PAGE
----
Unique community-supported agriculture programs provide critical revenue for small farmers in the midst of the pandemic and climate-related crises, while also giving consumers the opportunity to actively engage with their local food system.
Facing impossible conditions, local farmers in the occupied West Bank hope a return to their roots will bring Palestine closer to food sovereignty.
To improve food access, Sub-Saharan Africa can rediscover lost native food plants, and embrace cuisines as diverse as the many cultures and traditions that are found on the continent.
Contemporary food studies programs are increasingly addressing the multifaceted challenges of food and its politics, including social justice, food sovereignty, and environmental sustainability.
The COVID-19 closures cause and accelerate the evolution of culinary education.
In times of crisis, Italy has always turned to food as a means of creating community. But what does it mean to connect through food during COVID?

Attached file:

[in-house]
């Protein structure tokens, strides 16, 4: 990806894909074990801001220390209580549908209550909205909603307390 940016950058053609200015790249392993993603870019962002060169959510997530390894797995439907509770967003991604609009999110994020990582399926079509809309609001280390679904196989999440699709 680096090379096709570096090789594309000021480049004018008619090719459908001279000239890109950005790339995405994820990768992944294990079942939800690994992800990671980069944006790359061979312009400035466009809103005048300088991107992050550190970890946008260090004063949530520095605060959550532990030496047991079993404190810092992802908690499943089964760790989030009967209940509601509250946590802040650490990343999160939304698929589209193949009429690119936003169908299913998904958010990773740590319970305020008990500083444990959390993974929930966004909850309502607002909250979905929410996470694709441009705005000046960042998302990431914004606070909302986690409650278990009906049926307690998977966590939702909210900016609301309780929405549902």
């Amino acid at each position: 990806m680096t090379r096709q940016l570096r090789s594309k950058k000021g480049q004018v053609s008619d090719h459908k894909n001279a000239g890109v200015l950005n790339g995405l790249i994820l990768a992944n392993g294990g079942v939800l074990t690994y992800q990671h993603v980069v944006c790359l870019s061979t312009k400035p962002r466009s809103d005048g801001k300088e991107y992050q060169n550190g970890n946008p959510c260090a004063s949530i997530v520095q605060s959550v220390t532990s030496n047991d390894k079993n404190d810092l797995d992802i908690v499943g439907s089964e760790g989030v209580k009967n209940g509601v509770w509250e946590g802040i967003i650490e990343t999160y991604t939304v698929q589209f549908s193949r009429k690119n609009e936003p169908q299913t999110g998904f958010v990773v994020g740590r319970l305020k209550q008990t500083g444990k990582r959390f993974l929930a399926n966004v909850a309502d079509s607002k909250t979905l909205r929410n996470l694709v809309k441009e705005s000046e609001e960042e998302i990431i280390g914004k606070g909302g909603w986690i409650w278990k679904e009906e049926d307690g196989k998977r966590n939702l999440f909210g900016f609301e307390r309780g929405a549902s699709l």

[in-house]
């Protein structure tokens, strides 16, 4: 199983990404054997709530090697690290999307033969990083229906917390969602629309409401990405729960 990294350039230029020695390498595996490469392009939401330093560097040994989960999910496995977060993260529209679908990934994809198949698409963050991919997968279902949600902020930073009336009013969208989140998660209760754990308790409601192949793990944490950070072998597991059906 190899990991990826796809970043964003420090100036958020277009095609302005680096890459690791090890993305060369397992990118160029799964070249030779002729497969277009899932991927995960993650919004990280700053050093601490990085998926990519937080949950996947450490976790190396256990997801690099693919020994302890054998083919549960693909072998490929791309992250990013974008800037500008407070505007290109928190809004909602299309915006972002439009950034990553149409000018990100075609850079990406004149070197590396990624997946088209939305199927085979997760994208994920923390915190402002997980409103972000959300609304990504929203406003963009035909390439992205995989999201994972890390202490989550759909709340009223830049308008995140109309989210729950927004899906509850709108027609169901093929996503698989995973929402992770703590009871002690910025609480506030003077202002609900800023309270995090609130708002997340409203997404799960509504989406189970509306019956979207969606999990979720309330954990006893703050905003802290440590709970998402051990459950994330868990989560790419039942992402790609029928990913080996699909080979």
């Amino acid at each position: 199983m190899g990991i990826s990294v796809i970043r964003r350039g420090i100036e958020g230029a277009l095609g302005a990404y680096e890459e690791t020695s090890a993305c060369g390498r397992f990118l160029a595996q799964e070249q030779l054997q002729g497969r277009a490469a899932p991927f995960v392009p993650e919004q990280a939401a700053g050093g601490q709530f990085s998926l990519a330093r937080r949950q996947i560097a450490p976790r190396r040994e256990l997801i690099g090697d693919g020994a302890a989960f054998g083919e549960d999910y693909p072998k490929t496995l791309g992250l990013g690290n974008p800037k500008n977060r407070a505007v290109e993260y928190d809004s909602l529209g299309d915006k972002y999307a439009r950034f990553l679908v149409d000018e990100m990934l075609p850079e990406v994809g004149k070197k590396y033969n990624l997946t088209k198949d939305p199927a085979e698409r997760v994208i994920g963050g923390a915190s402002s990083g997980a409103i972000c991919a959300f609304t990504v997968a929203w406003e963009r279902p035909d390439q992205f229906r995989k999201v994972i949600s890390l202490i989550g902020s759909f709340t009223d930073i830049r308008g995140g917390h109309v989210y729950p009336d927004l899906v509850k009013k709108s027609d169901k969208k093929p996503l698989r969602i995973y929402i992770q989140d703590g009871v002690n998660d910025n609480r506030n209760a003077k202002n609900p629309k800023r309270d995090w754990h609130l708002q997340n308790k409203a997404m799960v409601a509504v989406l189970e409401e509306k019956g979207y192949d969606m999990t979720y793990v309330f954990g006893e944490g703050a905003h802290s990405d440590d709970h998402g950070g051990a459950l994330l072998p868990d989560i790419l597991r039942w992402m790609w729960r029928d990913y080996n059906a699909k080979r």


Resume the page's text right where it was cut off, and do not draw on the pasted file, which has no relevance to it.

For decades, Indian cuisine in Canada has been labeled East Indian—a misnomer born out of colonial ignorance. Now, it’s time for a change.
In Bristol, England, the deep roots of Jamaican cuisine and it’s often-copied culture serve as an example of just how detrimental cultural appropriation really is.
Changing political climates in Afghanistan pushed millions of refugees into Pakistan. And in about four decades, they ended up changing the Pakistani foodscape.
Istanbul’s Uyghur community finds freedom to express their culinary and religious culture in Turkey.
The journey of an undocumented immigrant from El Salvador, who rose to become sous chef of one of New York City’s top restaurants.
In Hawaii, a growing movement is taking inspiration from ancient philosophy to build a more resilient food economy.
In Buenos Aires, restaurant workers are using the pandemic as an opportunity to reclaim their neighborhoods with DIY food businesses.
A history of immigration, trade and discriminatory economic policies have made U.S. farms dependent on exploitable labor mostly by Latinx immigrants.
Kristen Kish, executive chef and partner of Arlo Grey in Austin, Texas, shares the ways in which staff diversity strengthens a team both in and out of the kitchen, and why that’s critical during the Covid era.